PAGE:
(CP) Liberty University President Dondi E. Costin says the private Evangelical institution has been threatened with an "unprecedented" $37.5 million fine by the U.S. Department of Education for alleged Clery Act violations following the publication of a leaked report accusing a former president of rape and other school officials of destroying evidence.
"The leak is intentionally aimed at laying the groundwork for an unprecedented fine and the report is filled with factual errors that the department has admitted to Liberty in their negotiations," Costin said in an interview with Fox News published Monday.
The Clery Act is a consumer protection law passed in 1990 requiring colleges and universities to report campus crime data, support victims of violence and outline policies enacted to improve campus safety, according to the Clery Center.
In its preliminary review of Liberty University's compliance with the Clery Act between 2016 and 2022, copies of which were obtained by both USA Today and The Washington Post, government officials alleged that Liberty University destroyed evidence after the inquiry began in the spring of 2022.
Officials from the U.S. Department of Education also allege the Lynchburg, Virginia-based university founded by Jerry Falwell Sr. failed to warn the community about gas leaks, bomb threats and individuals who have been credibly accused of repeated acts of sexual violence.
Costin said the report is primarily "based on purely anecdotal information" and was leaked to "poison the well" and influence the outcome of ongoing negotiations with the Education Department.
"The most damaging element of this whole process is the fact that for the first time that any of us are aware, the Department of Education leaked a preliminary report while we are in the process of negotiating with the department about all the advancements that we've made. And so that's the biggest issue," Costin said.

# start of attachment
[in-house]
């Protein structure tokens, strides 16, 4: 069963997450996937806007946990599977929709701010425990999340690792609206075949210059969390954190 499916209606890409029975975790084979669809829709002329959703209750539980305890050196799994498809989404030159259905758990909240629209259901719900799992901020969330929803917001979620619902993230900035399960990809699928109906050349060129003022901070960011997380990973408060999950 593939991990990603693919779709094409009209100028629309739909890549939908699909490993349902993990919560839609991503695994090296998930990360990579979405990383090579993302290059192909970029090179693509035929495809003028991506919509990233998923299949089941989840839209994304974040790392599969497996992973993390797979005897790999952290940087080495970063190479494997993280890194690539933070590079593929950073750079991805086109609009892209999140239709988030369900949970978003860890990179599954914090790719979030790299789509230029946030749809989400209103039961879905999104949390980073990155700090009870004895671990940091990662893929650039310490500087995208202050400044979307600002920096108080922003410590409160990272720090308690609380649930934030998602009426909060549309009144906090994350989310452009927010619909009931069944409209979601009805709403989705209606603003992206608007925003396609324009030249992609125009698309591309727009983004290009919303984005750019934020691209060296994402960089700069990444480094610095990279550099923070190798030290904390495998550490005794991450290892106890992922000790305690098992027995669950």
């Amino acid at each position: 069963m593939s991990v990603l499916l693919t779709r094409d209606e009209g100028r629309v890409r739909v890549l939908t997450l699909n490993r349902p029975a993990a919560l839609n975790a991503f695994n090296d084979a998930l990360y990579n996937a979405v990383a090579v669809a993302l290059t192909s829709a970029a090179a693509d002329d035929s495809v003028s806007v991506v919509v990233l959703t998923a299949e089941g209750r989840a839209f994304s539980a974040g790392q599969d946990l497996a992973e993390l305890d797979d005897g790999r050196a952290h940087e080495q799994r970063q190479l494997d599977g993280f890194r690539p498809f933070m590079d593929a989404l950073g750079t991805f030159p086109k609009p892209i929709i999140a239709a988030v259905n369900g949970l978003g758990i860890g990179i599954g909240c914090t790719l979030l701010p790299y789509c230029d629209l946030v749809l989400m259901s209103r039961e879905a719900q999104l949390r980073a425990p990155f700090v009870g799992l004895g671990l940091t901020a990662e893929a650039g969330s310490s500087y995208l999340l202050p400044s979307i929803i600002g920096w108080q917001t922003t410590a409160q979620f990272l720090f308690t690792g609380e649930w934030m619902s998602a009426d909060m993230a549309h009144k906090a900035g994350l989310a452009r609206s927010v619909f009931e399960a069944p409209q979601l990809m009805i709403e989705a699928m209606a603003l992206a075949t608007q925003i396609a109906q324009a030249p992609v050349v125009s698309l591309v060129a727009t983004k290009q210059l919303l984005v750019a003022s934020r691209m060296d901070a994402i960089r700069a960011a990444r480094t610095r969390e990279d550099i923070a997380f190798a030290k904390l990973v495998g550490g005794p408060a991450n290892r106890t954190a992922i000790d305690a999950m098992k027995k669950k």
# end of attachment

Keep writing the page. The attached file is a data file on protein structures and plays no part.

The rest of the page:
"They are making claims about our intentions. They're claiming that we acted in bad faith. I think there are a number of factual errors in the report. For instance, they are assuming that individuals who are making these claims are accurate and honest and transparent without exception, when in fact, much of the assertions that they've made are based on purely anecdotal information."
Costin said because the report has been leaked to the public, the university hasn't "had the opportunity to respond in a way that would allow us, at least in a public setting, allow us to counter these assertions that have been made with factual errors."
"I would say, in bad faith, and in many cases, there are misstatements of legal requirements," Costin added.
The investigation of Liberty University's compliance with the Clery Act also highlights complaints about the school's student honor code, which prohibits sex outside marriage.
"Sexual relations outside a biblically ordained marriage, romantic displays of affection with a member of the same sex (e.g., hand-holding, kissing, dating, etc.), and actions confirming denial of biological birth sex (e.g., asking to be referred to by pronouns inconsistent with one's birth sex, using restrooms and changing facilities reserved for persons other than one's birth sex, etc.) are prohibited by The Liberty Way," the 25-page document reads in part.
The Education Department states that student complainants contend the school's guidelines discourage sexual assault victims or witnesses from coming forward.
When asked earlier this month if a copy of the preliminary report and specific disagreements Liberty University has with the findings could be provided, a Department of Education spokesperson told The Christian Post that "the U.S. Department of Education does not comment on pending institutional oversight activities, program reviews, or investigations."
Costin said Liberty University seeks to lower the potential fine through an appeals process.